Foil blocking is one of the most visually stunning print finishes available. Also known as foil stamping, it provides a metallic finish that can be used for anything from a small final embellishment to the coating of a large area.
In modern-day printing, foil blocking has many applications and is growing in popularity. It is often used in business logo’s and can be found on business cards, high-quality stationery, brochures and packaging.
Foil blocking is not only limited to paper-based materials, but it can also be applied to a variety of other materials including plastic, leather, fabric, vinyl and wood.
Many people assume that foil blocking is limited to silver or gold, but there is, in fact, a wide range of colours and special finishes now available.
Foil Blocking – The Production Process
Foil blocking is a relatively simple process that hasn’t dramatically changed since the ancient Egyptians first devised it.
To start, a metal block is created of the text or artwork that is to be foiled. The block is then attached to a pressing machine and heated. Once the block reaches the desired temperature, a film which carries the foil is fed over the top.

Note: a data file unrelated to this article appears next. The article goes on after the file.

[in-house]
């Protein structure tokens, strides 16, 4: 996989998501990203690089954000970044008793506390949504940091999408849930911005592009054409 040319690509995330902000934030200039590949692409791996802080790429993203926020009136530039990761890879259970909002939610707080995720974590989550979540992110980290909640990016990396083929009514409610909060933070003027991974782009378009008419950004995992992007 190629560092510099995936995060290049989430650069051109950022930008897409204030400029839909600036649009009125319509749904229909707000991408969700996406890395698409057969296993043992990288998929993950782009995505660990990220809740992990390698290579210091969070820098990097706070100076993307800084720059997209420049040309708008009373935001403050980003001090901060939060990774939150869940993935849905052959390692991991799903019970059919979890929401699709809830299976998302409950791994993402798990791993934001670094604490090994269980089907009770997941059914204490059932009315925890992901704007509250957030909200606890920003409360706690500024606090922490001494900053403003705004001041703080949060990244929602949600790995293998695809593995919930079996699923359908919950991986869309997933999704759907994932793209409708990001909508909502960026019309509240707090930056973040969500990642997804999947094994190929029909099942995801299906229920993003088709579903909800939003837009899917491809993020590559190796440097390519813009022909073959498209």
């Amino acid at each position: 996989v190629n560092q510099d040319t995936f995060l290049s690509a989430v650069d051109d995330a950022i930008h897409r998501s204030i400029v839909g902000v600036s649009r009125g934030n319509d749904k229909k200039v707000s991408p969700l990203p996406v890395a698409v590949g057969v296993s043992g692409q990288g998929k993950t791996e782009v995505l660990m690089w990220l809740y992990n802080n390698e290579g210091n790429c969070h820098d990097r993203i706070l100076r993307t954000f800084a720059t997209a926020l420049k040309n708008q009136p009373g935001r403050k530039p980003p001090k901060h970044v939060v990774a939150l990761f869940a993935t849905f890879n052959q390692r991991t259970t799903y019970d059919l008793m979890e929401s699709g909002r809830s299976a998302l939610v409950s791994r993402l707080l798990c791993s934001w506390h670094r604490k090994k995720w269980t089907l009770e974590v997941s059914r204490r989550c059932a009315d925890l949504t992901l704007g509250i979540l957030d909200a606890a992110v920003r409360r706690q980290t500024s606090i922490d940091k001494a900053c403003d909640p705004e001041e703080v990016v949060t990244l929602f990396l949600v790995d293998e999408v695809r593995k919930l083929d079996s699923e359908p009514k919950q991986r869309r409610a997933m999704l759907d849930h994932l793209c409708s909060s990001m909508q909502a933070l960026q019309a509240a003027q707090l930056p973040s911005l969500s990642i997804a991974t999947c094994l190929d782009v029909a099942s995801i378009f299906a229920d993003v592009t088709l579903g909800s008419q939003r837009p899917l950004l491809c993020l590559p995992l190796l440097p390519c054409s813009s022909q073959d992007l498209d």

Next, the item that is being foiled is pressed onto the metal block so that that the foil is trapped between the two surfaces.
The combination of heat and pressure transfer the foil from the carrier film onto the material.
When to Use Foil Blocking
Foil blocking has a large number of applications, but it also has limitations.
The finish is best employed when you want to apply a light coloured embellishment to a dark background.
Foil blocking is not suited to ultra-fine finishes or high detail. In these cases, die-stamping may be a better solution.
The surface of the material to which foil blocking is being applied can affect the final finish. Rough or uneven surfaces can be challenging to use for this type of finishing.